day, there aie quite enough of triala and
temptations`that assail:them frOm with
out, independently of these worse en'e
miss of human peace, which assail them
from within,. Cultivating a living trust
in the .ordinances of the •Deity, and . ; a
practical faith that "in Him we . live ano
move and have our being.;',and that all
the permissions of ,his divine providence
are so many prevention of greater evils
that may have befallen the race, togeth
er with a patient resignation to the
things that are allowed to transpire for
our good, will do much to ameliorate
the moral condition of the burner' fami
ly and initiate a state of peace. But as
these things cannot be done without a
foregoing of self, and yielding
.to the
admonitions of reason and revelation, so
neither can a true state of wedded life
be attained, without that guidance which
can only come from above; and there
fore, 'regardless of prospective' worldly
advantages—of social position, wealth
and fame—of earth's renown and care
less ease—of sensuous gratifications and
pecuniary emoluments, let the sexes
patiently and perseveringly "work and
wait," and in the Lord's good time "all,
will be well" with them:; for there never
was a worthy young man or woman in
this world, that was not discovered by
some worthy individual of the opposite
sex, if it was best for eternal ends, that
such should have transpired on this
earth. Bat even if tbis.reward ofwa4t
ing is not realized upon the shoree of;
time,' depend upon it; that, in eternity,
where the mere ties of earth are no
longer the rule of life, a world of social
and connubial ieligbt will be reserved
VOL. 10:--NO. 16.
in store for those, who have laid up their
treasure there. The fleetness and evan
escence of, all earthly Ahiegs, when com
pared with the perpetual and never-end
ing state of tTian's heregteri Jeavesppon
the mind, such an idea of their relative
value, as must, on reflection, predispose
the yearnings of the heart in, favor of
the, latter. But in the meantime, even
on the material plane, the golden oppor
tunities that may be presented, are not
to be disregarded ; but are •to be intelli
gently, honestly, and chastely appropri
ated as the legitimate means of advan
cing the social, and moral condition of
the human family, for— ,
"Though fools spurn, Hymen's gentle powers,
They, who improve his golden hours„
By sweet experience know, •
That marriage rightly understood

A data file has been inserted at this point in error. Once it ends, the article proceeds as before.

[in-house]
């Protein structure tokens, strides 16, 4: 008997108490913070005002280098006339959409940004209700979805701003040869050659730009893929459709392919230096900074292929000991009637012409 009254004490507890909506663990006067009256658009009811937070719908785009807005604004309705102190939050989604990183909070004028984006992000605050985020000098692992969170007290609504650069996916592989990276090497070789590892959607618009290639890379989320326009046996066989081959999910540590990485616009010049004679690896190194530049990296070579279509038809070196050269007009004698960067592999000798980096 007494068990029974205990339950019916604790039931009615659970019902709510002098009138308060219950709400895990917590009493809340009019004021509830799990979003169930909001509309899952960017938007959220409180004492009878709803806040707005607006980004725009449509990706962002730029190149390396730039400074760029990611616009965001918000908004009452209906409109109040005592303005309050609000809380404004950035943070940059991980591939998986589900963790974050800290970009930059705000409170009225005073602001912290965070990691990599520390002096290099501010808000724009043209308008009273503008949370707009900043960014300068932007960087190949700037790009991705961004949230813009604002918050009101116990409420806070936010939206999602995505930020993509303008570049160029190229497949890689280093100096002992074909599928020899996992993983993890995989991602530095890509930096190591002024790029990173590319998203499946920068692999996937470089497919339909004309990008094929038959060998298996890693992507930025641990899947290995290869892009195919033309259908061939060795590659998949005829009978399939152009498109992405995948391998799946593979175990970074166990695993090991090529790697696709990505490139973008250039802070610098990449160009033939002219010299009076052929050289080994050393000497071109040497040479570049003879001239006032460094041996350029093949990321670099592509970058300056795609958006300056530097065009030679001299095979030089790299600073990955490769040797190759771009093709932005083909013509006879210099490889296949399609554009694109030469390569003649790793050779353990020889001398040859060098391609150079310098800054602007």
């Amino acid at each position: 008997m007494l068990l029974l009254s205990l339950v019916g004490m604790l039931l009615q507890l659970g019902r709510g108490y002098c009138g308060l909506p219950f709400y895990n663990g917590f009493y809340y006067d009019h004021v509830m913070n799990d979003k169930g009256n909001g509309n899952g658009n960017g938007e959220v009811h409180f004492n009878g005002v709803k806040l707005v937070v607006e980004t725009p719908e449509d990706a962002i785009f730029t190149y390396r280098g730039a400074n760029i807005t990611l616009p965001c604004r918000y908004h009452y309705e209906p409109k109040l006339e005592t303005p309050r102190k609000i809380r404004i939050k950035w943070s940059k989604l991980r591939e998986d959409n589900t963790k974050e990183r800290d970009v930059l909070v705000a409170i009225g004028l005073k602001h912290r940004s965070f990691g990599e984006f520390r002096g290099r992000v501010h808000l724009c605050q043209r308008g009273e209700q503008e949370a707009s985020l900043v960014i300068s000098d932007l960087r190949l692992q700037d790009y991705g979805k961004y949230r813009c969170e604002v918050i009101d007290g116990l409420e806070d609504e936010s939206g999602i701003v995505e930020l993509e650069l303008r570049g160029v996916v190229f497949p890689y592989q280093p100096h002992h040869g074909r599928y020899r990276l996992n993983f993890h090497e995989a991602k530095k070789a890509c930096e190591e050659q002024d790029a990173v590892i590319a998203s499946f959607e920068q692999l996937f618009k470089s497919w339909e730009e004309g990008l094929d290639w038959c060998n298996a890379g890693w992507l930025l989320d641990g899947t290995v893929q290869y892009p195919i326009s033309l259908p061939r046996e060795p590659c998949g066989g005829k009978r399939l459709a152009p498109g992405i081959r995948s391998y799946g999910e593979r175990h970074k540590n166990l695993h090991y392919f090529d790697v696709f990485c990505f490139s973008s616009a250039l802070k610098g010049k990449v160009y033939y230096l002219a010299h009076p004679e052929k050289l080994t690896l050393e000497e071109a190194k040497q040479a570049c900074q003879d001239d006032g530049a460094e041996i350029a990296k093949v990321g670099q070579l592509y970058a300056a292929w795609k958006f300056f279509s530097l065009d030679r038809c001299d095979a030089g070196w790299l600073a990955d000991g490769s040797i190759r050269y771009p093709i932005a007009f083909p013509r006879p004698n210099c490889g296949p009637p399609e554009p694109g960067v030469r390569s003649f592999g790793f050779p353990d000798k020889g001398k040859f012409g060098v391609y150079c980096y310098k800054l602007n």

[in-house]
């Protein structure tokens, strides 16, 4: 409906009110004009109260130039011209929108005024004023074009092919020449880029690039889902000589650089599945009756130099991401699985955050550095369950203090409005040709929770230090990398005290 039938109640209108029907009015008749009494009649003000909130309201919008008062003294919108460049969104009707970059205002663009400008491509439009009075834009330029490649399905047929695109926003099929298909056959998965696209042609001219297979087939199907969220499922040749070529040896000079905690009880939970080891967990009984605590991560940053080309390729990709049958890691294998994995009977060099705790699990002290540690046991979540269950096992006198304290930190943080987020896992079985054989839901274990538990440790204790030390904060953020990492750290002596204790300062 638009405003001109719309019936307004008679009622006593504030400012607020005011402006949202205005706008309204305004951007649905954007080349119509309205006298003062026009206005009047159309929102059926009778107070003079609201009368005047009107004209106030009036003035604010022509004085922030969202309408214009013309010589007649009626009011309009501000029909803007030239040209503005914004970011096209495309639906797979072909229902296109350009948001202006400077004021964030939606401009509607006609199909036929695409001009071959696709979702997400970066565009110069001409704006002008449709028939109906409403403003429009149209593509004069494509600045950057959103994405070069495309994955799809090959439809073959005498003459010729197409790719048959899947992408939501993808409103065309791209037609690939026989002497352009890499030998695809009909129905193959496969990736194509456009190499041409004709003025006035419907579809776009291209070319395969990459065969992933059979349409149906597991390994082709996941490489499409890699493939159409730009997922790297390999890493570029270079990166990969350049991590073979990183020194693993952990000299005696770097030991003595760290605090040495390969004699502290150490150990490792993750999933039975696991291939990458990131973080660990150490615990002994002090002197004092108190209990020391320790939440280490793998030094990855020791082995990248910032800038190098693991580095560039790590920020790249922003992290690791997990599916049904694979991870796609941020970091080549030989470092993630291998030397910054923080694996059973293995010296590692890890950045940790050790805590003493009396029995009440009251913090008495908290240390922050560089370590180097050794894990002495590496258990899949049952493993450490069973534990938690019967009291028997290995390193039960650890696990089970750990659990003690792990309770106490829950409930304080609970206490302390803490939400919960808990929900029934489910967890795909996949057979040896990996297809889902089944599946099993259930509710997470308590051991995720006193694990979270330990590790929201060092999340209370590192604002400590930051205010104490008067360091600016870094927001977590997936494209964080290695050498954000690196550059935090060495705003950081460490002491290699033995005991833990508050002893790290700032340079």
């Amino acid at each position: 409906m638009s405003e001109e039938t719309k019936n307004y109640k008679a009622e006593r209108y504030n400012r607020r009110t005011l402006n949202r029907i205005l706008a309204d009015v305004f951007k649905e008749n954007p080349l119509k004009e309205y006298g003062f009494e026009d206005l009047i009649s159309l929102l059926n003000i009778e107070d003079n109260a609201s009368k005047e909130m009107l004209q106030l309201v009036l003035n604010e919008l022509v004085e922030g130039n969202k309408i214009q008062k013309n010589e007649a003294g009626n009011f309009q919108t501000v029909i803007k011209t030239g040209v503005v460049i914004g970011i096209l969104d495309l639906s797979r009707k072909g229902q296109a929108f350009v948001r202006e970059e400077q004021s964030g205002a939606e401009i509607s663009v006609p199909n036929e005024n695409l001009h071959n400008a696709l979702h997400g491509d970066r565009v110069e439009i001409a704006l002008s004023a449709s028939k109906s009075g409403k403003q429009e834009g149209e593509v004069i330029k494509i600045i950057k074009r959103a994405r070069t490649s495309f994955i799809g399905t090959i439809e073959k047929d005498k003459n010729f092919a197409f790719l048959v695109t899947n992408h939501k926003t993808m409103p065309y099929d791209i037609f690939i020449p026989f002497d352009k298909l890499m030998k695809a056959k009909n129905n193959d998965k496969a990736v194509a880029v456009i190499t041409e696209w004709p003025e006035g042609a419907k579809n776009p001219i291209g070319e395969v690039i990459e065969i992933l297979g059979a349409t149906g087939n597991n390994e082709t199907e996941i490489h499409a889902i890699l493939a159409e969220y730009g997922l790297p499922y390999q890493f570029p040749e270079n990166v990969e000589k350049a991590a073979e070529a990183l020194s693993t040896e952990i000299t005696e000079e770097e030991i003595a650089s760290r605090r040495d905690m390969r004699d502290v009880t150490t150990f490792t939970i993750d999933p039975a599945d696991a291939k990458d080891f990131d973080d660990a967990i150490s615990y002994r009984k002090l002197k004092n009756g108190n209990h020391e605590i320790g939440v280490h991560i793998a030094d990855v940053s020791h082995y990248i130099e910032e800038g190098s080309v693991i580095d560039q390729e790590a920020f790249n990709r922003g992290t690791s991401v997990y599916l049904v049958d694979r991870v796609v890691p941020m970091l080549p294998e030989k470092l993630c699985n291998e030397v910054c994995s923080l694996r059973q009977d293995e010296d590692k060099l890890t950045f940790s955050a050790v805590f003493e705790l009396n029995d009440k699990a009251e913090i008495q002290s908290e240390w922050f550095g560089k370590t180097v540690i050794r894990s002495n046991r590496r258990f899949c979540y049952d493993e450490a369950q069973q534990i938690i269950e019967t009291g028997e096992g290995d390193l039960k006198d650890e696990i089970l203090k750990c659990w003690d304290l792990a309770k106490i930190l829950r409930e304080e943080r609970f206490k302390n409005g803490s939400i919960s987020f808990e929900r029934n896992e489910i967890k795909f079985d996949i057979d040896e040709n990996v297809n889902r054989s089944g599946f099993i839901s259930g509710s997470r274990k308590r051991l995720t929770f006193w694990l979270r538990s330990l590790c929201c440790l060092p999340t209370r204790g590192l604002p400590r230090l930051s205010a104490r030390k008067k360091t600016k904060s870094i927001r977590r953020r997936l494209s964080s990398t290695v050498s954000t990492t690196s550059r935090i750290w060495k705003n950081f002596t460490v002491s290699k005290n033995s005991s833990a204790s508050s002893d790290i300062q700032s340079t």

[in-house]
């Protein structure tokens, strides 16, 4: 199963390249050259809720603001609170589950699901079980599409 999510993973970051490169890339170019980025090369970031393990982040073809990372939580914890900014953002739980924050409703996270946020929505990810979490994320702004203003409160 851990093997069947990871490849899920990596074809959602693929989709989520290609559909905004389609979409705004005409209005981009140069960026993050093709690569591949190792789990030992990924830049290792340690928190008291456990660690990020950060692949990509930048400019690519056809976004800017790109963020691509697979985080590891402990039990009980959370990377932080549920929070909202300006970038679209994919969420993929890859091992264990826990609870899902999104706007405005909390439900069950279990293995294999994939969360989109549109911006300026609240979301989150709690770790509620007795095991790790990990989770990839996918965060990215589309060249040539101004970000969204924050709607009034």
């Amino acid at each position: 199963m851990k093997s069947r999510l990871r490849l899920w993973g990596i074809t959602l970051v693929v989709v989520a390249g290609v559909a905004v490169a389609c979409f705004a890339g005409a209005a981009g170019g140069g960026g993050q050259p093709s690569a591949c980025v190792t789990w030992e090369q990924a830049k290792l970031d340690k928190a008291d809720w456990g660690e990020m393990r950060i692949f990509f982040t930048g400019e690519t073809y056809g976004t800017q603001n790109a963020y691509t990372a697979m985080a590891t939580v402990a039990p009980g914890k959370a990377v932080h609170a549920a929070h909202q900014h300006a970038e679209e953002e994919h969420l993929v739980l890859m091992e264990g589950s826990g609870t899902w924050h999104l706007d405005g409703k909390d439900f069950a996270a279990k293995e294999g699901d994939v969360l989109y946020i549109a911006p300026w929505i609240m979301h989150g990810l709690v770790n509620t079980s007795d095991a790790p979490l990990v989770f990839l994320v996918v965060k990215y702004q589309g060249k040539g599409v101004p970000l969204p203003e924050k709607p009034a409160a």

Gives to the tender and the good
A Paradise below."
thing which goes so far toward placing
young people beyond the reach of. pov
erty ea economy -in the management of
household affairs: It matters not wheth
er a man furnishes little or much for his
family, if there is a continual leakage in
his kitchen or, parlor ; it runs away, he
knows nothow,And that demon Waste,
cries ','More 1" . like, the horse leech's
daughter, until• he, that provided has. no
more to give. It is-the husband's duty
to bring into the house and it is-the
duty of- the wife to see that - none goes
wrongfully out of it,. man gets , a
wife to look after his affairs, and to 'as
sist him in his journey through life; tb
educate and prepare their children for a
station in life, and not to' dissipata his
property. The husband's interegt should
be the wife's, care, and her greatest-am
bition to carry her no farther. than , his
welfare or happiness, together with that
of her children 1 This- shed& be her
sole aim, and the theatre of her exploits
in the bosom of her family, where Shia
may do as much toward making a for
tune as she can in tits counting-room or
Er A would-be agreeable, taking his
seat between Madame de Steel and the
reigning beauty of the day, said, "Ho*
happy I am to be thus seated betwebri
wit and a beauty !" "Yes," relined
Madame de Stael, "and without posses . -
sing either.' .
Cr P. T. Barnumis the happy Rog
sesor of a five-horned 'ram, which' re
sides not at the Museum, but at his
farm. At a recent cattle show he la
beied-•the intbmperate
Sheep, which has 'taken it least three
horns too much."
tkr Some fellow enamored of a:young
lady named . Anna ,Bread; •dropped the
following from his pocket—we expect
"While belles their-lovely graces spread,
And fops around them flutter;
Pll be content.with Anna Bread, '
And won't-have-any.but 'hen'?
eit Sometimes' O girl Bays no; to in
offer, when it is as plain as the nose on
her face, that she means yes. The 'best
way to judge whether she is in earnest
or not, is to look straight into her eyes
and never mind her noes.
a- Squabbles, an old bachelor, shows
his stockings, which he he'd just darned,
to a maiden ladi, Who cointe,mptnnuslY
remarks, "Pretty goad for 'a
man, darn- ,
er."> Whereupon Squabbles rejoins`
"Good enough for a woman, darn her."
tilir , A man the other - day gave as a
reason for laying up golden treasures;
that, moth and rube - wouldn't corrupt
'em, an then, besides,. they would he_
a'safe thingto fall back on, let who will
keep lionse hereafter.
• A Democratic • editor in , Neviida
Territory says of the defeat of his party
in his city : • "We met, the enemy yes=
terday and are out on parole this morn
sfir A henpecked husband writes :=-L
Before marriage, I fancied - weddsid-life
would be all sunshinn; but.diterwardsi
I found out that it was all moonshine.
sr You may distinguish. a city man
by two things--his trowsers ,and,
gait. The first never fit him, and he
always walks as if he Wag an ' hour be
hind time.
Car A. good . toast-- : May lour,
acd the slanders against, you ,be `
alike---without grounds.,
gir Kindness is stowed !way in the
heart, like, roel-p3aves in :a draw, to
sweeten every object, around-them.
tfir Lawa are like 'co,titirabs, wliieli
catch small flies, but weeps and lint.-
nets brook through.